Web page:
Harry Reid slams CIA for "transparent attempt to intimidate" Senate

In a letter to Attorney General Eric Holder, the Senate majority leader warns that the CIA may "run amok"

Elias Isquith
March 21, 2014 12:20AM (UTC)

In a blistering Wednesday letter to Attorney General Eric Holder, Senate Majority Leader Harry Reid railed against the CIA, claiming that the spy agency had engaged in a "transparent attempt to intimidate" members of the Senate and their staff who investigated the George W. Bush-era torture program. Reid also sent a similar letter to CIA head John Brennan.

Reid's letters are the Senate leader's most recent public forays into the ongoing confrontation happening between the CIA and Senate Democrats, a fight that intensified when Sen. Dianne Feinstein, usually a friend to the intelligence community, delivered a speech on March 11 accusing the CIA of hacking into a Senate computer and, in the process, interfering with the investigation, violating the agency's ban against domestic spying and imperiling the Constitutional balance of power. The CIA has denied it's guilty of any wrongdoing.


"In my capacity as the leader of the U.S. Senate, the CIA's actions cause me great concern," reads Reid's letter to Holder. "The CIA has not only interfered with the lawful congressional oversight of its activities, but has also seemingly attempted to intimidate its overseers by subjecting them to criminal investigation."

Reid writes that the CIA's snooping "appears to be a transparent attempt to intimidate the Committee and undermine its oversight of the Agency."

"These developments strike at the heart of the constitutional separation of powers between the legislative and executive branches," Reid continues. "Left unchallenged, they call into question Congress's ability to carry out its core constitutional duties and risk the possibility of an unaccountable Intelligence Community run amok."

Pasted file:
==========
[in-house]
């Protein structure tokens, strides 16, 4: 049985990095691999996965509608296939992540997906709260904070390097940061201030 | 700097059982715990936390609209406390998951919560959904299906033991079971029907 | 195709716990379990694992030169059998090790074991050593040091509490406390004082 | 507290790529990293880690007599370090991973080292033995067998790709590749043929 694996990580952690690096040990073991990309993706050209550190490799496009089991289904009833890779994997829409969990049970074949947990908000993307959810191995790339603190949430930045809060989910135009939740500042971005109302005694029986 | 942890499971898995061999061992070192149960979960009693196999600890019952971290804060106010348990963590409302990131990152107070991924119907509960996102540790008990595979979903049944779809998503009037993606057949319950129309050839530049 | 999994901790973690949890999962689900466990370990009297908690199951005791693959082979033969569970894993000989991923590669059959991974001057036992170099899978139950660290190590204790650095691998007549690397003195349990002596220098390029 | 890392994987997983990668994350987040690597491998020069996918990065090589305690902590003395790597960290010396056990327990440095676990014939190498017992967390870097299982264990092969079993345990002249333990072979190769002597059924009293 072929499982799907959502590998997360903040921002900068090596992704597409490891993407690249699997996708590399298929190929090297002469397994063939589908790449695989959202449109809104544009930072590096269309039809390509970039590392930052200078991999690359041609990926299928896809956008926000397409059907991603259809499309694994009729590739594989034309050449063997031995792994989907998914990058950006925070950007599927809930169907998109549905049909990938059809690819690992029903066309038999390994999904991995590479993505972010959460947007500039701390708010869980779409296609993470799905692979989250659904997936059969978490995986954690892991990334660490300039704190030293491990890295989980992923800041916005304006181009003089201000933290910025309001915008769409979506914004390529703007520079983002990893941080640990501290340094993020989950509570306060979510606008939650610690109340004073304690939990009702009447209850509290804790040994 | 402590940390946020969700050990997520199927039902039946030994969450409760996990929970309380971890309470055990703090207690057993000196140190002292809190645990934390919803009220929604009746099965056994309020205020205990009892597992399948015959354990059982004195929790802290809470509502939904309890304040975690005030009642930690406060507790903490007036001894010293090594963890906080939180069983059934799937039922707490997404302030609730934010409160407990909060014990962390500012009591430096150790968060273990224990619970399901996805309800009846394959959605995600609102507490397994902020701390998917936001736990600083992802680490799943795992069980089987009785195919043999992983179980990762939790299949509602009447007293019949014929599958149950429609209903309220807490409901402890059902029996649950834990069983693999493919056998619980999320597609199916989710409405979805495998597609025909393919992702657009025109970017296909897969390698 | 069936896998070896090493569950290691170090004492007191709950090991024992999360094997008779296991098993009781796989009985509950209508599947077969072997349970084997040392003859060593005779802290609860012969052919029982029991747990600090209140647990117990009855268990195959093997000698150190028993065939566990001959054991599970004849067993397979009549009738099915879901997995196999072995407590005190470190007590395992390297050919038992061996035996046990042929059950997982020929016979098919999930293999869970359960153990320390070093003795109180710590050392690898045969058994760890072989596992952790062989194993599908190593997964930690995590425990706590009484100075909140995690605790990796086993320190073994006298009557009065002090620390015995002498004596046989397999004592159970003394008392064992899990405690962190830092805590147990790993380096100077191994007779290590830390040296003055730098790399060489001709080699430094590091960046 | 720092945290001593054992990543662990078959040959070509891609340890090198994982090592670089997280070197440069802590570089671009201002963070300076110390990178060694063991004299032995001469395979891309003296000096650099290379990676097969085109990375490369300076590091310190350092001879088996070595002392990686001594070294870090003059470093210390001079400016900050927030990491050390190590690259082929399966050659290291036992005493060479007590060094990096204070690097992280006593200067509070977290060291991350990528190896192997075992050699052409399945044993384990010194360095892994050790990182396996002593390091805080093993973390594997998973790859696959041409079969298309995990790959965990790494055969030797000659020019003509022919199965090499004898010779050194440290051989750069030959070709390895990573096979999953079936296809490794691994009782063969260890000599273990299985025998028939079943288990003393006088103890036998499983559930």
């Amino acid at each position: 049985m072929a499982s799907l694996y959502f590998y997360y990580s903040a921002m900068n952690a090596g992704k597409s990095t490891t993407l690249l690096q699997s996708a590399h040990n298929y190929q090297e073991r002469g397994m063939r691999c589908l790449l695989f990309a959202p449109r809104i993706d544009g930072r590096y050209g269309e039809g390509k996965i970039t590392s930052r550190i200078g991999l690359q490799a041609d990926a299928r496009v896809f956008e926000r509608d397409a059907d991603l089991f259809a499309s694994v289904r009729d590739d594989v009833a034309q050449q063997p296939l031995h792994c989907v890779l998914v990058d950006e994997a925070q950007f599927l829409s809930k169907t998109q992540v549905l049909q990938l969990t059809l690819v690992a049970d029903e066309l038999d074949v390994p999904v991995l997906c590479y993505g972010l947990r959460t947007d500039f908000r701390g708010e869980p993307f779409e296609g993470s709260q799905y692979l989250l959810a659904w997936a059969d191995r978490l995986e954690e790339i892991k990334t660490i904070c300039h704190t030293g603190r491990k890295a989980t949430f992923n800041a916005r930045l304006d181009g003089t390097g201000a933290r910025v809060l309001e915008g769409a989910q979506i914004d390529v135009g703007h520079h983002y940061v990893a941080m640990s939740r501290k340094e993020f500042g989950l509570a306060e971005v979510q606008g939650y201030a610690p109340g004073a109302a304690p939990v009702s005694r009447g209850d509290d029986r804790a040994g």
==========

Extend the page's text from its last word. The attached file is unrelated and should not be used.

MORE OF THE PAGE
In 2012, after working on it for roughly three years, the Senate Intelligence Committee completed its comprehensive and reportedly damning assessment of the CIA's behavior during the Bush years. Despite the report being completed for more than a year, it's yet to be granted declassification by the CIA and the White House.

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In a separate letter to CIA Director John Brennan, also released Thursday, Reidlabeled as "patently absurd" the suggestion that Senate staffers with no specialized computer knowledge had hacked the internal agency review carried out under then-CIA Director Leon Panetta.

Reid wrote that he had directed the Senate sergeant-at-arms, the chamber's law enforcement body, to conduct its own forensic computer investigation, and he asked Holder for his support of that inquiry. The Senate leader also hinted that some Senate staffers may have been working with the CIA behind closed doors to undermine the release of the committee's torture report.

In his letter to Brennan, Reid requested that the CIA chief "take whatever steps necessary to ensure that CIA personnel refrain from further interaction relating to this issue with Senate staff other than the Sergeant-at-Arms staff conducting the examination."

Elias Isquith

Elias Isquith is a former Salon staff writer.

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